If you wonder what differentiates all the various electronic signatures and signature providers in principle then one of the key question is how do they approach the non-repudiation problem of electronic signatures.
In simple terms non-repudiation means that it would be very difficult (if not impossible) to dispute the signature (statement) of the author, identity of the author nor the validity of the associated contract. It boils down to the technology what the electronic signature service provider uses to ensure the security of its systems.
The security and authenticity of .ID signed documents stand on 3 pillars:
Keeping the integrity of the original digital files that are signed, binding it with the identity, and finally ensuring that a combination of signers identities and signed files are bound securely.
All those components are stored inside the digital signature container file, called ASiC container. ASiC container file is actually a .zip file, that compresses together original signed files and digital signature files (signature.xml-s) associated with the original files. One digital signature container may have multiple files and multiple signatures.
Let’s dig into the signature files and see how they work.
.ID is a unique digital service, that allows users to sign any type of digital file. The beautiful feature of a digital file is that it’s relatively easy to create a unique fingerprint out of it which allows to check the file integrity.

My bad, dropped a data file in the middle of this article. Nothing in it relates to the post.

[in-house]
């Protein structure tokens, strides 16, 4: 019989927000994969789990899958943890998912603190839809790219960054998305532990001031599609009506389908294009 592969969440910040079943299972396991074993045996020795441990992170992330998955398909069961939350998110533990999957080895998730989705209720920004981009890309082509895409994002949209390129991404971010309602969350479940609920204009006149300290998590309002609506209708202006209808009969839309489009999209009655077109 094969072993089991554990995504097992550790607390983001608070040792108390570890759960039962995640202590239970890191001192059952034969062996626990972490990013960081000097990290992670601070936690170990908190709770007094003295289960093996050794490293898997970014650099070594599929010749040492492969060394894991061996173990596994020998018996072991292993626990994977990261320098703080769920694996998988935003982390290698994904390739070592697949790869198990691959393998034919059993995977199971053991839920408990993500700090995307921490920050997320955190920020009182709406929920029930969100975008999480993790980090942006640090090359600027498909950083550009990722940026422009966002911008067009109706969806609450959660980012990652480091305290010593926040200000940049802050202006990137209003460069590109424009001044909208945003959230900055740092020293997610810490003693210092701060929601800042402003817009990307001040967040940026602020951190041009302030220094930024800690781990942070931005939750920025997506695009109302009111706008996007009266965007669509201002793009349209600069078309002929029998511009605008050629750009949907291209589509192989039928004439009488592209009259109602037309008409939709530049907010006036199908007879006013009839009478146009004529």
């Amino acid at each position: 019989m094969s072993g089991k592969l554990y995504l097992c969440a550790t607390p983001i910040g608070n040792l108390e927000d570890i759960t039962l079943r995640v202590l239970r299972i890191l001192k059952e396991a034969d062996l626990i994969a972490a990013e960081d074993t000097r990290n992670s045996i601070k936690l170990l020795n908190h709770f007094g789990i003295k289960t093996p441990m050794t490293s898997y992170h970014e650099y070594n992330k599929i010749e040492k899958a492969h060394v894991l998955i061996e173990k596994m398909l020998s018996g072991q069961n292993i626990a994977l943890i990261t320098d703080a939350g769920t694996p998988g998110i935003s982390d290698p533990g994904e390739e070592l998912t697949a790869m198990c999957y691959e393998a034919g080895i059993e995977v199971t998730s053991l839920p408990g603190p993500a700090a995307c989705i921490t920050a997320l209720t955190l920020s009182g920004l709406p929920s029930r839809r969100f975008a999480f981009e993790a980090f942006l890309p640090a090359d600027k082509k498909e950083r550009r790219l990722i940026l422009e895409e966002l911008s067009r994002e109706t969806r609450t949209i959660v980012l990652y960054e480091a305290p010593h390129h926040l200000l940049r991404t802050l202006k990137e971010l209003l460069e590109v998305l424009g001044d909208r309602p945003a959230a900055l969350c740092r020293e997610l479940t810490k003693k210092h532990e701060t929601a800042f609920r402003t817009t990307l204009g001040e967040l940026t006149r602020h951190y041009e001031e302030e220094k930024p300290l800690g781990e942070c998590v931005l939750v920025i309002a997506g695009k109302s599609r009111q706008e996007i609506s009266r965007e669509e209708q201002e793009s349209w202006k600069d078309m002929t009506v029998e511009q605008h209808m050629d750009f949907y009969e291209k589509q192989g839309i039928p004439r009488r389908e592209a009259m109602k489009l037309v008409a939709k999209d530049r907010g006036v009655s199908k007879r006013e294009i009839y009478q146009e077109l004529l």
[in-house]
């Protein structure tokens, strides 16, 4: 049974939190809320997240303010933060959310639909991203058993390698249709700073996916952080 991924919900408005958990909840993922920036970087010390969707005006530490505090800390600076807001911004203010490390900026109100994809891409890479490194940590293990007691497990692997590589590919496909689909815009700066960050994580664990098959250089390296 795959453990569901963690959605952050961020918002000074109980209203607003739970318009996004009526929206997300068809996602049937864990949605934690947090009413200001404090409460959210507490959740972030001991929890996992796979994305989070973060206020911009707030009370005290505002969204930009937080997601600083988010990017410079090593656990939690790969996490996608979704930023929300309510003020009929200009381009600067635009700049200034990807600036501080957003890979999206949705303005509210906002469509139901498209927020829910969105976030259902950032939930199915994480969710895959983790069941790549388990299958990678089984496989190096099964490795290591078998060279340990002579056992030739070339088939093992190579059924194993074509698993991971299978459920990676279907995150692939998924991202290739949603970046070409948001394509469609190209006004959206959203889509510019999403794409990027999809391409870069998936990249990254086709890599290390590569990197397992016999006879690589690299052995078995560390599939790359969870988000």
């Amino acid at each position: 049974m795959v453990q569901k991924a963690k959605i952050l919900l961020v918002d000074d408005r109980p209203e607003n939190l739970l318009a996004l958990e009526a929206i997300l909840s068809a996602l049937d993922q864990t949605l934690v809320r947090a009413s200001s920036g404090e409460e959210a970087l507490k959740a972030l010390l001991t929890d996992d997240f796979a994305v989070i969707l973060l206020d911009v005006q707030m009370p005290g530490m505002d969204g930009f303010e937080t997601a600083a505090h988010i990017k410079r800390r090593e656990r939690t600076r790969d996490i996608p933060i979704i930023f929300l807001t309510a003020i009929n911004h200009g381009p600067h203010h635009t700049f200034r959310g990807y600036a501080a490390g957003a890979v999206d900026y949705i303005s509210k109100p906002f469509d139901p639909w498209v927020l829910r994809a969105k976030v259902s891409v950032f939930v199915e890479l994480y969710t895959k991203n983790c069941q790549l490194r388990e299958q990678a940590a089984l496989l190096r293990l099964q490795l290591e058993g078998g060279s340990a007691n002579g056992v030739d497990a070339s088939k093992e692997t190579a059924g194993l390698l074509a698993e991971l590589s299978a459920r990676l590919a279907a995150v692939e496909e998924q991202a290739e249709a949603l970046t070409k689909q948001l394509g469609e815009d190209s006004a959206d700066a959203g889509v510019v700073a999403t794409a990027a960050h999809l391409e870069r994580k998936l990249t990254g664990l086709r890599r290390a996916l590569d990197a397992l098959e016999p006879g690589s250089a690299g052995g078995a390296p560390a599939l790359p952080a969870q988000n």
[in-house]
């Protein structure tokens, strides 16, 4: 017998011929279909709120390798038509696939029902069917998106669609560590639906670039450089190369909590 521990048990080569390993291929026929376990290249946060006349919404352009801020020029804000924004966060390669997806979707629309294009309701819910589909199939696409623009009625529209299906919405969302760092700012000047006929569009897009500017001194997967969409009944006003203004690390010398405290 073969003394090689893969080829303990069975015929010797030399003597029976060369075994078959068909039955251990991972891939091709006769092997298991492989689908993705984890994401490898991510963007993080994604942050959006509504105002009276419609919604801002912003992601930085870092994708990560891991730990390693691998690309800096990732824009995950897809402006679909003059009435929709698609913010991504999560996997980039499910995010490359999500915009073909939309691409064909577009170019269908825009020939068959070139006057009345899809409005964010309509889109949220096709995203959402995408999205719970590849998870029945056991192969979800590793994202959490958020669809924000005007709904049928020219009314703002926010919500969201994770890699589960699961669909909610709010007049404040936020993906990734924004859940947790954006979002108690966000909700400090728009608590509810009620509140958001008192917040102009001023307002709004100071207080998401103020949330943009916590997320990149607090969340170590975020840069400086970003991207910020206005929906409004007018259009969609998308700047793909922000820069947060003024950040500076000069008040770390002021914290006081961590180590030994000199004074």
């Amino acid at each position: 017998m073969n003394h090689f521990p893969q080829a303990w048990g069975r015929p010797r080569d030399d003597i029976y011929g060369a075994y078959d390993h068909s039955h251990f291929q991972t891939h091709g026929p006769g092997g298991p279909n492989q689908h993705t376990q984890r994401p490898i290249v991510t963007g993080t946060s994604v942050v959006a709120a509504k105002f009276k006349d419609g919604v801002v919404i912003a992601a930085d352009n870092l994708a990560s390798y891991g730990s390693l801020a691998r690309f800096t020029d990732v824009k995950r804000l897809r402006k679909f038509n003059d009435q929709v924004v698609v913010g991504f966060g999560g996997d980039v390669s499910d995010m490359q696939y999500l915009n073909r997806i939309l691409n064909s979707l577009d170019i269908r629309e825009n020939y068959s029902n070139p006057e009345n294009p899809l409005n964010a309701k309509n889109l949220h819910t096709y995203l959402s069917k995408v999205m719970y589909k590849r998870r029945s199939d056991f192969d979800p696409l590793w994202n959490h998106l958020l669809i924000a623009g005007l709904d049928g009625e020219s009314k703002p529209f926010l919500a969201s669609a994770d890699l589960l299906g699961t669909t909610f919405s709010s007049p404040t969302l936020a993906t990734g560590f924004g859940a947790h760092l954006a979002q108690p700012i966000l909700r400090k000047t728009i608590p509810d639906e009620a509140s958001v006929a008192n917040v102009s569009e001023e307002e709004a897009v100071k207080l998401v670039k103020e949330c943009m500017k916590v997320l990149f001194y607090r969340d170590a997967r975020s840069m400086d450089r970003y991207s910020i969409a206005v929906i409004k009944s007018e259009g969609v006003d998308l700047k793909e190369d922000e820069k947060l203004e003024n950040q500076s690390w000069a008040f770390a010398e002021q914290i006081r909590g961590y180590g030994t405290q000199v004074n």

In .ID we create this unique hash in the moment when the document and files it contains are signed.
There are many well-known methods of creating the hash (or “digest”). They are called hash-formats. We are using a format called SHA256, which was developed by the United States National Security Agency (NSA) and first published in 2001. You can read more about SHA256 here.
Essentially what we want to achieve is that if you are presented with the digital file, you can check the hash/digest and see if that hash is the same value as stored in the digital signature.
Example of SHA256 hash of the digital file
You can try “hashing” the documents yourself. Just Google “Generate SHA256 hash from file” or click here (https://emn178.github.io/online-tools/sha256_checksum.html).
If you get a file that is claimed to be digitally signed on one hand and the signature XML on another hand, you can use an online tool to create a SHA256 hash of the file and see if it is the same as in the Digital signature file.
If it is, then yes, the file is really the one that is associated with the signature.
Below is an example of a signature.xml file and you can see the file hash on row 11.